When the Emancipation Proclamation was signed in 1863, the black community owned less than 1 percent of the total wealth in America. More than 150 years later, that number has barely budged. “The Color of Money” seeks to explain the stubborn persistence of this racial wealth gap by focusing on the generators of wealth in the black community: black banks.
Image and description provided by Amazon.
The Underground Railroad
by Colson Whitehead
Cora is a slave on a cotton plantation in Georgia. Life is hell for all the slaves, but especially bad for Cora; an outcast even among her fellow Africans, she is coming into womanhood—where even greater pain awaits. When Caesar, a recent arrival from Virginia, tells her about the Underground Railroad, they decide to take a terrifying risk and escape. Matters do not go as planned, and Cora embarks on a harrowing flight, state by state, seeking true freedom.
Image and description provided by Penguin Random House.
by Kiese Laymon
In “Heavy,” the author Kiese Laymon writes eloquently and honestly about growing up a hard-headed black son to a complicated and brilliant black mother in Jackson, Mississippi. From his early experiences of sexual violence, to his suspension from college, to his trek to New York as a young college professor, he charts his complex relationship with his mother, grandmother, anorexia, obesity, sex, writing, and ultimately gambling. By attempting to name secrets and lies he and his mother spent a lifetime avoiding, Laymon asks himself, his mother, his nation, and us to confront the terrifying possibility that few in this nation actually know how to responsibly love, and even fewer want to live under the weight of actually becoming free.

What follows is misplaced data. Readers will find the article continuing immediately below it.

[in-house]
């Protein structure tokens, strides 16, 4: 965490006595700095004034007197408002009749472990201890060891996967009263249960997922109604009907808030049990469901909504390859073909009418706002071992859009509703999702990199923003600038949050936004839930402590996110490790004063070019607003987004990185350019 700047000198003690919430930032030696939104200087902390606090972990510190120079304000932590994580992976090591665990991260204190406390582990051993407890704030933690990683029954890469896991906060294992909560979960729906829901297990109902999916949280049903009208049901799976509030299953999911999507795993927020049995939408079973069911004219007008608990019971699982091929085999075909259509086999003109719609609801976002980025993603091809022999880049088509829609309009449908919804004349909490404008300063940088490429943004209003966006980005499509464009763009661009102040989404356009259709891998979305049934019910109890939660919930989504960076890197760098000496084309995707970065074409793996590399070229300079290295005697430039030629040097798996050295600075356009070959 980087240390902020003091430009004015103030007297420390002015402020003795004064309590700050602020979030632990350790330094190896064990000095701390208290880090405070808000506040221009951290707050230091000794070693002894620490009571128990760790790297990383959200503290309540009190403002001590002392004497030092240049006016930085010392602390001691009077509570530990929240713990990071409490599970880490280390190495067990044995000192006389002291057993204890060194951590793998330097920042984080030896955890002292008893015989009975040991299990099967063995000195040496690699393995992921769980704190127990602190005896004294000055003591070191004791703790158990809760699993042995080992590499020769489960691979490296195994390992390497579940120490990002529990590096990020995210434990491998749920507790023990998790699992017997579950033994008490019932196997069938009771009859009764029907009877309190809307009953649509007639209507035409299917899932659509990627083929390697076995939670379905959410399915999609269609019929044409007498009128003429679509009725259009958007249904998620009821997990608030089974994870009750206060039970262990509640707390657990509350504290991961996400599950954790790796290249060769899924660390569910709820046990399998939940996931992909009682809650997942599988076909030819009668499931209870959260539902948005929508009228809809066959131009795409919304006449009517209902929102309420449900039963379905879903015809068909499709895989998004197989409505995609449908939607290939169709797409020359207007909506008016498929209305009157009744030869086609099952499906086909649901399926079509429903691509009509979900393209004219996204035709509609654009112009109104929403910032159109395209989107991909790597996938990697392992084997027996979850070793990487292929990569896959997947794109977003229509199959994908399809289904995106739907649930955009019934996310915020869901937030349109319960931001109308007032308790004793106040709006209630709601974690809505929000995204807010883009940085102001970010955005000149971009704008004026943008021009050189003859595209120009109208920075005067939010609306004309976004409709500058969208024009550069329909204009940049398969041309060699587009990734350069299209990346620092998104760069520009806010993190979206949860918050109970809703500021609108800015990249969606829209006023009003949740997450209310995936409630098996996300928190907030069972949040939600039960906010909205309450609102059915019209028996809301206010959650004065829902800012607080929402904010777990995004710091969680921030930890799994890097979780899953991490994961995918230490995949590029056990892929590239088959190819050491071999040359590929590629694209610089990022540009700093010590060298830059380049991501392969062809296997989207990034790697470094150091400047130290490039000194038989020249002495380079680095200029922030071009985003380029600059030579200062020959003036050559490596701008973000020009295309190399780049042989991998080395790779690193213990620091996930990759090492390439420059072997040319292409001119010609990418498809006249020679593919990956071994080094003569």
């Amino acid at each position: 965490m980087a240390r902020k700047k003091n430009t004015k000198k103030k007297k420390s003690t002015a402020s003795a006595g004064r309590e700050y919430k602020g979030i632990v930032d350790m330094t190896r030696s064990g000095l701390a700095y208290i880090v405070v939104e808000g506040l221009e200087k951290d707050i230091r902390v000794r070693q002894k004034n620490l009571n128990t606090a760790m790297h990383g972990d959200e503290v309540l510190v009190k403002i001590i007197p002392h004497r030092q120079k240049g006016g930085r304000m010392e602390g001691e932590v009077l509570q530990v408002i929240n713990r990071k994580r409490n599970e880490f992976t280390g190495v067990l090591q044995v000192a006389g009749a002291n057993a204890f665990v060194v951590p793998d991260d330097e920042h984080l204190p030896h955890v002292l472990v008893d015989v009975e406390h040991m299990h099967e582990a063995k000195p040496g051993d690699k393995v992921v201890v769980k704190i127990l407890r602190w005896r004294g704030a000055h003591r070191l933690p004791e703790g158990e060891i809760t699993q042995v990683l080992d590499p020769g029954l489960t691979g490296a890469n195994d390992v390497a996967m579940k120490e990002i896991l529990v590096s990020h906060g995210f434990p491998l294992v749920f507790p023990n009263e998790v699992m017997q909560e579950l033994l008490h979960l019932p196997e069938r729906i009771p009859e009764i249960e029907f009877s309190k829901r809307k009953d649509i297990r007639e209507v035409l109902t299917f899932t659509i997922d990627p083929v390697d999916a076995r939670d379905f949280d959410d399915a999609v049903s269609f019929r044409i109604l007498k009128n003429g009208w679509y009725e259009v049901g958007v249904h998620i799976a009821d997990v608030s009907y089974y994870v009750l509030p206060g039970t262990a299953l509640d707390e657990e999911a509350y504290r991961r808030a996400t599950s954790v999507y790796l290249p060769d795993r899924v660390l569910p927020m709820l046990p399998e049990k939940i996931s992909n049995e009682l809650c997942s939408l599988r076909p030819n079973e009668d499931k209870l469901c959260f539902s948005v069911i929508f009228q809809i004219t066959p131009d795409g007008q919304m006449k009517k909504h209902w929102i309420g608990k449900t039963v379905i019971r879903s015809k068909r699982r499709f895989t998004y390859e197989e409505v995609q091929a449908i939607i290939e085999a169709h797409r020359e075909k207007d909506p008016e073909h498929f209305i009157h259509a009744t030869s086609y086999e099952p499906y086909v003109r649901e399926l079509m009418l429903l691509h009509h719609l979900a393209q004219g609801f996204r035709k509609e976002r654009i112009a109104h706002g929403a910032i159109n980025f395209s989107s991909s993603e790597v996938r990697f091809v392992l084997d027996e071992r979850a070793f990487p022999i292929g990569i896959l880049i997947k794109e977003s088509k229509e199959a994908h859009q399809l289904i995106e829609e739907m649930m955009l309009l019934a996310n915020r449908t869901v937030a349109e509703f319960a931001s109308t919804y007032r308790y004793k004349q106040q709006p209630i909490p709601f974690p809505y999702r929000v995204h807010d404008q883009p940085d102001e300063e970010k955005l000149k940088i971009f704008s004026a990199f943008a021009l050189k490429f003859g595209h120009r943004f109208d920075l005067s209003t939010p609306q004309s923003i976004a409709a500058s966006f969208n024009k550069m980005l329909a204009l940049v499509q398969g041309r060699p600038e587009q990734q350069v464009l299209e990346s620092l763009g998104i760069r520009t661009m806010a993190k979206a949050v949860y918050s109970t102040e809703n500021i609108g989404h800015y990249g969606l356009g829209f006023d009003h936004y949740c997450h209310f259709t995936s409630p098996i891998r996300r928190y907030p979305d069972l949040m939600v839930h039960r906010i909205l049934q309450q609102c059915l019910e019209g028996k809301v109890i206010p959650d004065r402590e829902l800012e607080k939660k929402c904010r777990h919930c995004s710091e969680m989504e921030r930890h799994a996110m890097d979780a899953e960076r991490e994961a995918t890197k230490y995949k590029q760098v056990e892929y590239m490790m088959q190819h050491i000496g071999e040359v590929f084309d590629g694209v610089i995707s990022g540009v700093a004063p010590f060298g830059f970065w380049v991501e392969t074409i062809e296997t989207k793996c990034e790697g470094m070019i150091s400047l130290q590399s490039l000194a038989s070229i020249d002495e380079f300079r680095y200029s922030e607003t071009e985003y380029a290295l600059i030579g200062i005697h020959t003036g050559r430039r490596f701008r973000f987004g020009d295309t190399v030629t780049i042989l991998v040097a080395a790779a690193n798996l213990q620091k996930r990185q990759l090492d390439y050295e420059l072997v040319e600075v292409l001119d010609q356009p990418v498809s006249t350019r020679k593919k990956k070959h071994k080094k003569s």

Image and description provided by Simon & Schuster.
The Vanishing Half
by Brit Bennett
The Vignes twin sisters will always be identical. But after growing up together in a small, southern black community and running away at age sixteen, it’s not just the shape of their daily lives that is different as adults, it’s everything: their families, their communities, their racial identities. Many years later, one sister lives with her black daughter in the same southern town she once tried to escape. The other secretly passes for white, and her white husband knows nothing of her past. Still, even separated by so many miles and just as many lies, the fates of the twins remain intertwined. What will happen to the next generation, when their own daughters’ storylines intersect?
Image and description provided by Goodreads.
Deacon King Kong
by James McBride
In September 1969, a fumbling, cranky old church deacon known as Sportcoat shuffles into the courtyard of the Cause Houses housing project in south Brooklyn, pulls a .38 from his pocket, and, in front of everybody, shoots the project’s drug dealer at point-blank range. The author brings to vivid life the people affected by the shooting: the victim, the residents who witnessed it, the local cops assigned to investigate, and the neighborhood’s Italian mobsters. When the truth does emerge, McBride shows us that not all secrets are meant to be hidden, that the best way to grow is to face change without fear, and that the seeds of love lie in hope and compassion.
Image and description provided by Goodreads.
This blog post was written by Kaylan Williams, Student Engagement Assistant at FSU Libraries.